"It's almost unbelievable," Col. Coates said. "They've turned it very quickly into usable infrastructure from what was a dusty lot." One of the most expensive buildings under construction is a $35-million (U.S.) hospital, twice the size of KAF's current medical facility. Patients are now treated in a series of tents, containers and plywood huts, based on a Vietnam-era building kit that has been renovated 17 times as the number of casualties grows.
"Right now, we've got bits and pieces of everything, and wires hanging from the ceiling - it's quite scary," said Major Don Schell, deputy commander of the health unit.
The new hospital will be made of concrete strong enough to resist the 107-millimetre rockets that regularly slam into the base, like several other buildings under construction. Even the new Italian restaurant is equipped with thick concrete walls, giving a more permanent appearance than the Tim Hortons, Subway and Burger King outlets all camped in modified trailers.
That impression of long-term planning will grow stronger as road paving begins next year on major routes around the base, and technicians start laying down a fibre-optic network for communications. Col. Horgan said the engineers aren't preparing for a long occupation, however; he said the permanent structures are being designed for eventual handover to Afghan forces.
Still, he acknowledged that some aspects of the base would be difficult for the Afghans to maintain. Even the NATO engineers are having difficulty handling KAF's garbage disposal, he said. The base already produces about 50 tonnes of waste per day, he said, and that number is expected to double. The current method of burning heaps of trash, which sends a foul column of smoke over the base, "would certainly not meet North American requirements," he said.
A more common odour lingering over the base is the smell of raw sewage.
KAF's waste-water treatment facility, nicknamed Emerald Lake because of its unnatural colour, was originally designed for 5,000 people and now strains to cope with the effluent from at least 12,000 people at KAF on any given day.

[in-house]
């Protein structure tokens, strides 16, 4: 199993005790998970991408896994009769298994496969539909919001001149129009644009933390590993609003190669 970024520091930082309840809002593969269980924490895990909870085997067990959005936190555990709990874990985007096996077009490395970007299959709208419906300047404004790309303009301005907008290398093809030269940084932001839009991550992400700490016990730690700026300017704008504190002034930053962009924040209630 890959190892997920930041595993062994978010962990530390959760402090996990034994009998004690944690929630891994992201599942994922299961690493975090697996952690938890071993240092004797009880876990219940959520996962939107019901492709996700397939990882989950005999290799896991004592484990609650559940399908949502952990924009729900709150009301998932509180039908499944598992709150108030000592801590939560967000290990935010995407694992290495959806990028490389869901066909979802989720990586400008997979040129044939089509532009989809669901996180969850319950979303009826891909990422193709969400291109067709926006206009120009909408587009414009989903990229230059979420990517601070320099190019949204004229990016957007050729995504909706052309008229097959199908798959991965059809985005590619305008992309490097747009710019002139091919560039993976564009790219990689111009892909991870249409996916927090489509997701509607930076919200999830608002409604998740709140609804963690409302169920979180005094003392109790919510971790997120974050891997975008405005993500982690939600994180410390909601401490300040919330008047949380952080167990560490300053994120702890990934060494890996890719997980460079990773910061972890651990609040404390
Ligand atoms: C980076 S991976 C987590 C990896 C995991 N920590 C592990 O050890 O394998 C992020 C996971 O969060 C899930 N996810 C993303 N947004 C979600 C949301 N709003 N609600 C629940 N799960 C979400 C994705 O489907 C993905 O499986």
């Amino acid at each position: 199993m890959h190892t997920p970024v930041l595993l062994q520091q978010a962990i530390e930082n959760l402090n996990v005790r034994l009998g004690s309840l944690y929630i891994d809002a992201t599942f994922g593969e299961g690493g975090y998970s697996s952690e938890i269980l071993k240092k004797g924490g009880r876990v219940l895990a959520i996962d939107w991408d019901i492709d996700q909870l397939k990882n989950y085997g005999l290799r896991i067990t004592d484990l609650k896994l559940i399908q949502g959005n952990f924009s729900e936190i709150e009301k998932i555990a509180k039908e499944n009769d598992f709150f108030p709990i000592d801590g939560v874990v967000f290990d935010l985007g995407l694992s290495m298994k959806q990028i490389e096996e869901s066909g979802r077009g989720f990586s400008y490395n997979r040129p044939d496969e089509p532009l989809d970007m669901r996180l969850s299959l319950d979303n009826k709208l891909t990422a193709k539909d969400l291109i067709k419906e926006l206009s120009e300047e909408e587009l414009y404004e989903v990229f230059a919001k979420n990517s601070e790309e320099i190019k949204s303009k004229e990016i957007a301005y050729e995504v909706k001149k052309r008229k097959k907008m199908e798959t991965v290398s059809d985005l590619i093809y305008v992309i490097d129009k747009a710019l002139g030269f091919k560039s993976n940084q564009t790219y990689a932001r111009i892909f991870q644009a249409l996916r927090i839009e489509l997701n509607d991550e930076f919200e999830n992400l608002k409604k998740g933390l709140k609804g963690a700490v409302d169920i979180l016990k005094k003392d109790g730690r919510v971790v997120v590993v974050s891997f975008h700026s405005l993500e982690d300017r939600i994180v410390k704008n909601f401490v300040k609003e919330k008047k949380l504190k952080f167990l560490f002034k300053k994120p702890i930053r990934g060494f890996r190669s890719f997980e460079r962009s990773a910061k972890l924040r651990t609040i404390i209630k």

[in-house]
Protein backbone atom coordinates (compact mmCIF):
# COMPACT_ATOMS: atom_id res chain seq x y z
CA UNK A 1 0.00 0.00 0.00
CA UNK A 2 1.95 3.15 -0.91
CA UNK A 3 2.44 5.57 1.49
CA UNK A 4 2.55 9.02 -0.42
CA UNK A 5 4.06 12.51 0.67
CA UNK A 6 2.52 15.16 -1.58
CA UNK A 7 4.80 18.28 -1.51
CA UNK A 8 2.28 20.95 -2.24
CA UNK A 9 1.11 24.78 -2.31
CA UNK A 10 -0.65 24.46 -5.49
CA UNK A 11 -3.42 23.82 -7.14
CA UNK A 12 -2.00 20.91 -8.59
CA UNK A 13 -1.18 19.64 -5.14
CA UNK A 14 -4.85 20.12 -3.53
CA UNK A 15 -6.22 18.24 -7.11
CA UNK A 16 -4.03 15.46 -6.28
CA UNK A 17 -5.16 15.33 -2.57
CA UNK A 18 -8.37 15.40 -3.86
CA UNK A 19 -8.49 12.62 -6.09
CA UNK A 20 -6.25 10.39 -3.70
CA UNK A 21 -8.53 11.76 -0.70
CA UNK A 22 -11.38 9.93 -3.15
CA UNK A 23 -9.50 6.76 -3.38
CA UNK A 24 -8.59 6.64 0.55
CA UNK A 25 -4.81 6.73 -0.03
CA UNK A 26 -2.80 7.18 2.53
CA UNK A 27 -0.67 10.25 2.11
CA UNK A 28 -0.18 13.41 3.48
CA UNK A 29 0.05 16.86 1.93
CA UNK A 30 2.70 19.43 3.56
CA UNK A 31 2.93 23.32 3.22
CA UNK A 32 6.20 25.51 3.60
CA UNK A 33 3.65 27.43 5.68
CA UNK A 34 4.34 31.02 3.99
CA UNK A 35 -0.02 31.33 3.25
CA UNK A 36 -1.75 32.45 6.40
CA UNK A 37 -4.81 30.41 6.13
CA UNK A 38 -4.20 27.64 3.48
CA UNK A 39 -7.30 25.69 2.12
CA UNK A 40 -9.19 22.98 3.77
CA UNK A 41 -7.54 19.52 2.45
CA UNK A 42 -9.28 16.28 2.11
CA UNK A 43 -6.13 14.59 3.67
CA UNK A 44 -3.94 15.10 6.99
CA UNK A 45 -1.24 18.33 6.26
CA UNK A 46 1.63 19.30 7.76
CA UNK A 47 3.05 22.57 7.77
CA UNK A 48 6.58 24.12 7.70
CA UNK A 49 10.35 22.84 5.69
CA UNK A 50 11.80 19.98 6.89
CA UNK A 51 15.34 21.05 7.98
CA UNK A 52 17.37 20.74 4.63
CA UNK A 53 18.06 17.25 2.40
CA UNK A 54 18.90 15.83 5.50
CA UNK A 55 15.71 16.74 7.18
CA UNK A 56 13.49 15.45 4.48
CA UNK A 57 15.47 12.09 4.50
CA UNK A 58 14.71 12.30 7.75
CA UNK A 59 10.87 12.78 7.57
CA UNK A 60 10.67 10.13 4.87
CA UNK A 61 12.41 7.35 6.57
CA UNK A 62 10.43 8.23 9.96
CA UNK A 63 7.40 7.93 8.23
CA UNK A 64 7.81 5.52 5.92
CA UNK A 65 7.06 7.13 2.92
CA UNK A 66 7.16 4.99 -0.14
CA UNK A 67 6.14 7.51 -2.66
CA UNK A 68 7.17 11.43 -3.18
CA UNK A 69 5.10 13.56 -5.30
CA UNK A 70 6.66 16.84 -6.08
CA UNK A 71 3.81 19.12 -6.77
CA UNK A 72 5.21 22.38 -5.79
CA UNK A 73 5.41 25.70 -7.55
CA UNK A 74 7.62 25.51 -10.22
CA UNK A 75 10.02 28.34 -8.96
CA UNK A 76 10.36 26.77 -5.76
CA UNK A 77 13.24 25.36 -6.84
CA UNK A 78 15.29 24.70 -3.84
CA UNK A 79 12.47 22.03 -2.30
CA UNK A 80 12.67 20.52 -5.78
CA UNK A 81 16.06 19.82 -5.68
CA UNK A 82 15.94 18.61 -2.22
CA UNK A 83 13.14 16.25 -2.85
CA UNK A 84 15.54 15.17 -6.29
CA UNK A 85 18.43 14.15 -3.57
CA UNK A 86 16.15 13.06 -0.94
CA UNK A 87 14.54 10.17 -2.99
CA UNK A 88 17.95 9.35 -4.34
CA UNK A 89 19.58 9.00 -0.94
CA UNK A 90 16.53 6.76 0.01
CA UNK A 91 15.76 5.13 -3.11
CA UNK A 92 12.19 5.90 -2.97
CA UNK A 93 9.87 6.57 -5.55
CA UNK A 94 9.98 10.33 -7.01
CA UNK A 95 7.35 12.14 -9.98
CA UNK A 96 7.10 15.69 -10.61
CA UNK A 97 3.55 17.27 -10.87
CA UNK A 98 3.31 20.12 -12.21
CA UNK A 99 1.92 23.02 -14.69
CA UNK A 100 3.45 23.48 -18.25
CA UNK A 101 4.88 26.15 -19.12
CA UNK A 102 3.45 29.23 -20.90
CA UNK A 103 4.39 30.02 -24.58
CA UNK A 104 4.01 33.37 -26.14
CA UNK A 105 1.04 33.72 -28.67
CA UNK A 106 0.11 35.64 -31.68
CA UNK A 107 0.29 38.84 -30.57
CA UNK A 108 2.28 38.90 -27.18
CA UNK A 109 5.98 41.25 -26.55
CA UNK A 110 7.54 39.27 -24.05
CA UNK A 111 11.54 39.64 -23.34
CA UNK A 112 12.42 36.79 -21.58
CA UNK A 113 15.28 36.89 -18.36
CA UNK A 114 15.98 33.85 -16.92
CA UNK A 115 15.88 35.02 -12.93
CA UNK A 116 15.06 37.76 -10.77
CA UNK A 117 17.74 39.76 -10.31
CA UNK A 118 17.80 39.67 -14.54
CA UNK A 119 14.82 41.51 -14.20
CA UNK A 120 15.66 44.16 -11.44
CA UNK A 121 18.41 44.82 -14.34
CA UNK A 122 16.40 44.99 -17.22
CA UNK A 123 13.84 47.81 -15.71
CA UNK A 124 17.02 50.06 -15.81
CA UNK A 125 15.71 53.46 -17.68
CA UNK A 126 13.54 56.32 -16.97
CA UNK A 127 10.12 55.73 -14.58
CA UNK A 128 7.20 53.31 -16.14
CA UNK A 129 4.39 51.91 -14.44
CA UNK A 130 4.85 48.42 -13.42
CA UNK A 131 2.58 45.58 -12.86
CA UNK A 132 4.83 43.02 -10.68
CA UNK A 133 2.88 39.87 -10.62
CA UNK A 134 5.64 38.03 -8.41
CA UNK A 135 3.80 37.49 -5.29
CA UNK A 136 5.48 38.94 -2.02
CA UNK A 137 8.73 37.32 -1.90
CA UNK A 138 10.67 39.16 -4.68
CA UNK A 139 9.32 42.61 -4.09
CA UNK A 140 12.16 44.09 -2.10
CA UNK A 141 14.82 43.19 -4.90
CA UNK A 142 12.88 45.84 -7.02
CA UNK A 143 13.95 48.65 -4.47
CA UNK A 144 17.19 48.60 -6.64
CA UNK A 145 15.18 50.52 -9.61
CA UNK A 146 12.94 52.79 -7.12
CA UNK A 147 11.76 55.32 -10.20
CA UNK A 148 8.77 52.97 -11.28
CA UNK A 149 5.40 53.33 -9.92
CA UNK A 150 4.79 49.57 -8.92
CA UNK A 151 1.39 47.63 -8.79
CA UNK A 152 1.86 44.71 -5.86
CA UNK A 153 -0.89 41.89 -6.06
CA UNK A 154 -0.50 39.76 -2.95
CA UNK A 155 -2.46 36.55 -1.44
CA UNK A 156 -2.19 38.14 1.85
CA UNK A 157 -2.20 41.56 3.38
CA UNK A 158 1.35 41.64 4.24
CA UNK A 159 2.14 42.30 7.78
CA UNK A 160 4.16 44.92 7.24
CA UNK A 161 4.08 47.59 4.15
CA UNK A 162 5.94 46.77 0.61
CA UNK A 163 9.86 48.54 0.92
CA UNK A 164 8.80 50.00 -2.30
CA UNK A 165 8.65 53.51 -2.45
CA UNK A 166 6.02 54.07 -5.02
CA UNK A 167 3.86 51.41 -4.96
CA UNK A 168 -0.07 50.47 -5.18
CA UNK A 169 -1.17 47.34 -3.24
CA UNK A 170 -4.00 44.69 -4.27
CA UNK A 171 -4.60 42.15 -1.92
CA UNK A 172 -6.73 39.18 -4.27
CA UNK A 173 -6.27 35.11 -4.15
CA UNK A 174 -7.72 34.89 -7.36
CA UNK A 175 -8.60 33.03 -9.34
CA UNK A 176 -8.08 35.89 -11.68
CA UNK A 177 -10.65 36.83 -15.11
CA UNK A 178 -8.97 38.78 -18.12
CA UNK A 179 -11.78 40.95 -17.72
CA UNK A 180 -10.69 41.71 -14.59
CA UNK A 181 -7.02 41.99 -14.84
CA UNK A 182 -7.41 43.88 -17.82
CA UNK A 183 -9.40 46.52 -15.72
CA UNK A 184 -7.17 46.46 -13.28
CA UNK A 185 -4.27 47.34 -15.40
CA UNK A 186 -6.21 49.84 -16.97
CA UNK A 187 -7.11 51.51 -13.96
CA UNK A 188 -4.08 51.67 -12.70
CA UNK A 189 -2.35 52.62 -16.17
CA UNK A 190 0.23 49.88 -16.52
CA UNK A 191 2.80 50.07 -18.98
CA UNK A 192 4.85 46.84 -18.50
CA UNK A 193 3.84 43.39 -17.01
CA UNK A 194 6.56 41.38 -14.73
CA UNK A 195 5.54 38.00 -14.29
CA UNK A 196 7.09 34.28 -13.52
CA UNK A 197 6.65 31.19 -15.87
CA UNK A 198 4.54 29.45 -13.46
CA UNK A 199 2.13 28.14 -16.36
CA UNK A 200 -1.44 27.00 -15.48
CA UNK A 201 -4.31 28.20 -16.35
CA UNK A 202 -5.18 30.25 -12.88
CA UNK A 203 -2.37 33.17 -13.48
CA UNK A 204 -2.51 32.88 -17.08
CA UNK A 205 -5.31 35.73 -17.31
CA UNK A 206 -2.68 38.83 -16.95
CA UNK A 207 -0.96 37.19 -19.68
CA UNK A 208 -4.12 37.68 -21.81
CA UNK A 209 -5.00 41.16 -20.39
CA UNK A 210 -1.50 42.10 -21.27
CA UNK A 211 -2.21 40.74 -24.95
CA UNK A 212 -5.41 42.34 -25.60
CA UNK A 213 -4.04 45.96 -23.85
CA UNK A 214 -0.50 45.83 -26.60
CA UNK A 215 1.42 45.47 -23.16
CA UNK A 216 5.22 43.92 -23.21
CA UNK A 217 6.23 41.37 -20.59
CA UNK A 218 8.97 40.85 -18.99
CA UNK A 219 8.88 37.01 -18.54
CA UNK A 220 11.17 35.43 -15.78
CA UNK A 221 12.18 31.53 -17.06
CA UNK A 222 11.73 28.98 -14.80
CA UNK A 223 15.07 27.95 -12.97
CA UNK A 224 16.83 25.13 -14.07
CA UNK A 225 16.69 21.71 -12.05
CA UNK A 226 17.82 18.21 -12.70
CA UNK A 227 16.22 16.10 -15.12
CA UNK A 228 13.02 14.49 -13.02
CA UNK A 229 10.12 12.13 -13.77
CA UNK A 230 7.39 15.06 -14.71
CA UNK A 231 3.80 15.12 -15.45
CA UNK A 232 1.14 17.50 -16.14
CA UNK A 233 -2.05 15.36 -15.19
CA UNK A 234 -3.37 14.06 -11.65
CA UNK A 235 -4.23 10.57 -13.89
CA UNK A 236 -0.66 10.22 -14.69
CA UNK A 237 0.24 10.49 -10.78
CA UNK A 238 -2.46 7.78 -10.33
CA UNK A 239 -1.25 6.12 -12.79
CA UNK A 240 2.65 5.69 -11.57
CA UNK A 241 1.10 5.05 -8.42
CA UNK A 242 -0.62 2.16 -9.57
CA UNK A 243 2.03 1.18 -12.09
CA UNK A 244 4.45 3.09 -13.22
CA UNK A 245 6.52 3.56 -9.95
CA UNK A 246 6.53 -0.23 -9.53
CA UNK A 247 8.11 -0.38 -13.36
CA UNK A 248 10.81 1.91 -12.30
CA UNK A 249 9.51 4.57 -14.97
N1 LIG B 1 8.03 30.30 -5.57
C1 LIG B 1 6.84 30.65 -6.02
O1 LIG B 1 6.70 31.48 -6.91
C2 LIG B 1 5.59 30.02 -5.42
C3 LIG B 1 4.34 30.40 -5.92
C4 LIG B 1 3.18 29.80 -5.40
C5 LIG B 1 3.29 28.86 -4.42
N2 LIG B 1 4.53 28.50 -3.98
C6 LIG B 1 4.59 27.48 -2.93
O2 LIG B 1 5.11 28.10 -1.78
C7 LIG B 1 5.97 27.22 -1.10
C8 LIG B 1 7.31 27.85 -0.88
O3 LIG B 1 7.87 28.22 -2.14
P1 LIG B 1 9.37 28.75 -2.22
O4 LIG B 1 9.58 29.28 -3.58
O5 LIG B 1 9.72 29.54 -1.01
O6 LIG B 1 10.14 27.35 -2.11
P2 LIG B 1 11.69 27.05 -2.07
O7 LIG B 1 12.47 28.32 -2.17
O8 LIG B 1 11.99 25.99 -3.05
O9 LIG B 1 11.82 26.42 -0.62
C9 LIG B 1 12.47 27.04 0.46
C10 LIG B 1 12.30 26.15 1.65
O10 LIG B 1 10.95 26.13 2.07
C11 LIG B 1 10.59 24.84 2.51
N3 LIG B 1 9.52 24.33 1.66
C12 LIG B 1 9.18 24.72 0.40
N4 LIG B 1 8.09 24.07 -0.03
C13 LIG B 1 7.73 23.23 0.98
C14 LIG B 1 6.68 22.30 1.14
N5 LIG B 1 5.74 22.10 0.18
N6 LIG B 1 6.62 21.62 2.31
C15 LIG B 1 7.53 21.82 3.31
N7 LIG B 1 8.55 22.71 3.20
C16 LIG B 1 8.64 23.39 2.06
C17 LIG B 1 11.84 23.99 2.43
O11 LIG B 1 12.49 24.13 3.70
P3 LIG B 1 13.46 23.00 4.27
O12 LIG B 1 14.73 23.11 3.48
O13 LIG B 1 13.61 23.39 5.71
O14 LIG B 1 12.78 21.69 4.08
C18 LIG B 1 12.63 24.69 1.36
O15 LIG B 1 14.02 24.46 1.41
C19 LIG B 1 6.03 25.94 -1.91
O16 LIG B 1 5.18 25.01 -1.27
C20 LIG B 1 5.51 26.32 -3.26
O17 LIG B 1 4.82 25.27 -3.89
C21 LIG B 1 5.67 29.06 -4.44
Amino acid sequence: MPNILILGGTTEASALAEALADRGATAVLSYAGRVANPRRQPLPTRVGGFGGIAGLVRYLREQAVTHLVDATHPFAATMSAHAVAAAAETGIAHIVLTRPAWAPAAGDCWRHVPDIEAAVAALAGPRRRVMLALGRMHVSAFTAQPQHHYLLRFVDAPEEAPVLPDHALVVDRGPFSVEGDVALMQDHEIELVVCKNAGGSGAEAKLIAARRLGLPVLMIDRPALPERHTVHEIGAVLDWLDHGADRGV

It will eventually be replaced by a sewage plant capable of serving 30,000 people, Col. Horgan said, but the plant may not be ready for 12 to 18 months. The engineers are urgently trying to order portable bioreactors as a temporary measure, he said, but they probably won't be ready before the wave of U.S. troops arrives.
"The reality is, there's probably a gap," he said, then wrinkled his nose as he contemplated the result. "That will probably be a challenge."
BY THE NUMBERS
Government officials in the United States aren't cagey about how many more troops are headed for the Kandahar area in the next year, but construction plans at Kandahar Air Field - the main military base in the region - give a clearer picture of the expansion.
Estimated Population of KAF, including military and civilian personnel, in February, 2006.
Population of KAF, including military and civilian personnel, in December, 2008.
100 per cent
Percentage by which KAF's population is expected to grow in the coming year.
Number of people for which current KAF sewage system was designed.
Number of people for which new KAF sewage system will be designed.
Kandahar Air Field's rank, by size, among the military bases in Afghanistan, after the expansions.
Estimated cost (in millions U.S.) of planned construction at KAF in the coming year.